May 2020

FMC Issues Long-Awaited Decision on Demurrage and Detention (From NCBFAA)

On April 28, 2020, the Federal Maritime Commission (FMC or Commission) issued its long-awaited interpretive rules on the reasonableness of carrier and marine terminal operator (MTO) policies and practices when assessing demurrage and detention… 

Citing examples of situations where Non-Vessel Operating Common Carriers (NVOCC) and shippers were assessed these charges even though they were not responsible for the delays underlying the charges, the petition requested that the FMC initiate a rulemaking proceeding for the purpose of clarifying what constitutes just and reasonable practices with respect to the assessment of demurrage and detention by the carriers and MTOs. And, to the extent that the assessment is deemed to be unreasonable, that would contravene the provisions of former section 10(d)(1) of the Shipping Act, now 46 USC 41102(c), and subject the carrier or MTO to pay reparations and attorneys’ fees…For more info, please contact us or go to

How canceled sailings will impact US ports – and when (From Freightwaves, formerly American Shipper)

Container lines have “blanked” (canceled) an unprecedented number of sailings to bring capacity in line with coronavirus-stricken cargo demand. Blank-sailings data is a key leading indicator for U.S. ports, cargo shippers, truckers and railways. A container ship that doesn’t depart from Asia equates to a container ship that doesn’t arrive on the U.S. West Coast two to three weeks later, or on the East Coast four to five weeks later.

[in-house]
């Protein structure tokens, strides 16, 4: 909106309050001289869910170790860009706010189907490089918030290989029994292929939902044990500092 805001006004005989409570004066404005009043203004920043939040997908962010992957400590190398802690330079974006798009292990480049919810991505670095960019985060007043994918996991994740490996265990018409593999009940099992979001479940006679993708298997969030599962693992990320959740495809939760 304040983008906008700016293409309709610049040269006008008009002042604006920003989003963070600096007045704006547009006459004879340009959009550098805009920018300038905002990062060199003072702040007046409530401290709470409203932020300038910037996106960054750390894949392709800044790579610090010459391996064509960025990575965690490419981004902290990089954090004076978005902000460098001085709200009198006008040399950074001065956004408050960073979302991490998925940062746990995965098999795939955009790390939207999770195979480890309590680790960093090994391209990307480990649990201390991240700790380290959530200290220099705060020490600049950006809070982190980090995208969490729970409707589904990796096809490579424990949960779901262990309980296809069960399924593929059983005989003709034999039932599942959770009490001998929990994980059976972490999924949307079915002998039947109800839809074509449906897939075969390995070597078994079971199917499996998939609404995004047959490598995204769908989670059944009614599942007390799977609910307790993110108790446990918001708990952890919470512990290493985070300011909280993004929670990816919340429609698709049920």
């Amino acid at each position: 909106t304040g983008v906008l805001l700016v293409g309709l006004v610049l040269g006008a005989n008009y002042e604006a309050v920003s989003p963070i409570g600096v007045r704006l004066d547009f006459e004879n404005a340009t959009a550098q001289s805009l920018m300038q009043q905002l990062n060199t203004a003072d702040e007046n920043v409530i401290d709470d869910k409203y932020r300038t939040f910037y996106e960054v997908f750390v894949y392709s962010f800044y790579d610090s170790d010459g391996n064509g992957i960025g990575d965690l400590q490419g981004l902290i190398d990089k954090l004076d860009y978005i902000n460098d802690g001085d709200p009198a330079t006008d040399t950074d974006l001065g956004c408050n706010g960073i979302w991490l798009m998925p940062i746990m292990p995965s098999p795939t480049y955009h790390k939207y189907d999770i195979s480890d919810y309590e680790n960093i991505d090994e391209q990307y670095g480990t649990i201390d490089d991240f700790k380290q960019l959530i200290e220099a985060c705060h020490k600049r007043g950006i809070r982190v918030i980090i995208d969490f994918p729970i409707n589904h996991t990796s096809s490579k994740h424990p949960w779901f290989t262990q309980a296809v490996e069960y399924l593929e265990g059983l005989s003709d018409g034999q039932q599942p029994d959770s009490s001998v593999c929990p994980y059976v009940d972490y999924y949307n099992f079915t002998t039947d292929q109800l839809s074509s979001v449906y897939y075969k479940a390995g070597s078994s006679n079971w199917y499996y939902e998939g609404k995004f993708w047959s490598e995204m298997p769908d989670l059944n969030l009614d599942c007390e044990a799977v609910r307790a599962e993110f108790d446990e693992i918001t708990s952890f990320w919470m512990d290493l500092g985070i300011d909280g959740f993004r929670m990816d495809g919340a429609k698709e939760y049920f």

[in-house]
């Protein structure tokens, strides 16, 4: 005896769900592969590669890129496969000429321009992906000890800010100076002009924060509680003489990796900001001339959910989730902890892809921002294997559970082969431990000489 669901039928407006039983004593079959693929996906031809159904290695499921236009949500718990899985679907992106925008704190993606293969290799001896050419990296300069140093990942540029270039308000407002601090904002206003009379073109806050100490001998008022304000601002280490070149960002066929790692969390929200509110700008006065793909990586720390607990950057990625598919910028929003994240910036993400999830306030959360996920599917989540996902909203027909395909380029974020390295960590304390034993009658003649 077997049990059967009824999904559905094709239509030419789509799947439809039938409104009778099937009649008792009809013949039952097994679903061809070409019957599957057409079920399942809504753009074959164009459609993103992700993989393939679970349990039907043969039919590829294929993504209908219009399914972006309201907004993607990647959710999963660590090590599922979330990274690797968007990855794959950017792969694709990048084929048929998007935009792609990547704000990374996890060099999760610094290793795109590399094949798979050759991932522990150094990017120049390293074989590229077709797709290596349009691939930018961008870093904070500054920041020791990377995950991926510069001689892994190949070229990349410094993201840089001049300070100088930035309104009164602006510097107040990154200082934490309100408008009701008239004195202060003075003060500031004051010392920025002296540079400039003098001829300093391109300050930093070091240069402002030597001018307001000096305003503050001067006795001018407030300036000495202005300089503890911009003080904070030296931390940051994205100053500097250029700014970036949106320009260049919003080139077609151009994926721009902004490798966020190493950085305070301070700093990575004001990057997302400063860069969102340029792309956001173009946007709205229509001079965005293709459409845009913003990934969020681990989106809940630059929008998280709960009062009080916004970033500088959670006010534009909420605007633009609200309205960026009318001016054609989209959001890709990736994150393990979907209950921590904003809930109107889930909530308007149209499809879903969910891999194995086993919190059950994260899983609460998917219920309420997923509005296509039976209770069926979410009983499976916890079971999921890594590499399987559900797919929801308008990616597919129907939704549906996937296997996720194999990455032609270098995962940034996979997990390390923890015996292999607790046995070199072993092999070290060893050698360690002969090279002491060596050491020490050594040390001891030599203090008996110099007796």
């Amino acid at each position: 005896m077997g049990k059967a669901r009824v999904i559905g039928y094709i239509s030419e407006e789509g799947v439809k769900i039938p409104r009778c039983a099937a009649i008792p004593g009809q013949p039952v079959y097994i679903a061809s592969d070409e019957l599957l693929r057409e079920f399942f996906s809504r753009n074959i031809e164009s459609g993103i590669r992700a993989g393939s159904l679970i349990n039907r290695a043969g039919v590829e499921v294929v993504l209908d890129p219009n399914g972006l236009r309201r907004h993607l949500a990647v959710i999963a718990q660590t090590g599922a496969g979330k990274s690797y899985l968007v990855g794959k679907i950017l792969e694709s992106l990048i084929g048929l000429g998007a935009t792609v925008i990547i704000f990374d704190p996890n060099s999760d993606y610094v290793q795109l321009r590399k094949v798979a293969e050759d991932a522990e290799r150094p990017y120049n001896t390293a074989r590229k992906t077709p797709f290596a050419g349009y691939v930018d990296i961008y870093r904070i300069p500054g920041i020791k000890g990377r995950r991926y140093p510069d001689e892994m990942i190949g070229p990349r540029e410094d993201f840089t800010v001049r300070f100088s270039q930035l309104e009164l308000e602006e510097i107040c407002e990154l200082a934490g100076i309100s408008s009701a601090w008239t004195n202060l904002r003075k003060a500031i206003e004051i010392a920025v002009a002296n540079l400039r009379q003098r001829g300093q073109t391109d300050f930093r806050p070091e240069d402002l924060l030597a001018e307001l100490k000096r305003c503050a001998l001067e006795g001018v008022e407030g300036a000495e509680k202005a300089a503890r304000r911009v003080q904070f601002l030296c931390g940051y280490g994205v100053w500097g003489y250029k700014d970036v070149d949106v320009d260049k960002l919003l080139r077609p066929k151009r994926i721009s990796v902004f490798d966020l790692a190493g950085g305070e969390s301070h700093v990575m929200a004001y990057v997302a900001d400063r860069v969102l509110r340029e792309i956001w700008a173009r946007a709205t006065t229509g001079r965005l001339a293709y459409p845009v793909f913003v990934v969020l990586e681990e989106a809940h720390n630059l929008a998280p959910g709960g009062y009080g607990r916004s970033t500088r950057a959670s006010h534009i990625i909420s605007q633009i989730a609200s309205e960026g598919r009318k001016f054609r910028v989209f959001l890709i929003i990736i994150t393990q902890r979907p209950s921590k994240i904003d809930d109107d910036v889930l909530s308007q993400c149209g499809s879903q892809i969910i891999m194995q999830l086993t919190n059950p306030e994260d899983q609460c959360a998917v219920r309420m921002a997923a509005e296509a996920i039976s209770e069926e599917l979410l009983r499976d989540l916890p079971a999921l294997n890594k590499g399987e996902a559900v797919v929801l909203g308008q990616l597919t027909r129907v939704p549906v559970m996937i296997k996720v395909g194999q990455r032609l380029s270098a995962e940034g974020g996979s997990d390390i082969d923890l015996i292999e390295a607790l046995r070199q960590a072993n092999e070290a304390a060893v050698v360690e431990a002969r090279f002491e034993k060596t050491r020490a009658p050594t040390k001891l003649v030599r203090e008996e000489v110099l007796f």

Taken together, this data offers the clearest publicly available picture yet of how the coronavirus is affecting the container-shipping network that supplies America. According to eeSea data, 51 of 243 scheduled North American arrivals from Asia have been cancelled this month; 44 of 236 [in June]; and 23 of 240 in July… Measured in twenty-foot-equivalent units (TEU), not number of sailings, headhaul capacity to North America from Asia is down 21% this month compared to the original (pro forma) schedules, 19% next month [June] and 7% in July. For more info, please go to

Trade Policy Impacts of COVID-19 Could Include Heavier Burdens on Businesses, Report Says (From Sandler Travis)

The United States’ dependence on critical manufacturing and global value chains that rely on production based in China could prompt Congress to consider actions that lead to greater burdens on U.S. companies. A recent report from the Congressional Research Service states that while the ongoing COVID-19 pandemic is highlighting these challenges with respect to medical supplies and pharmaceuticals, they could also occur with respect to other industries in the future. For more info, please go to

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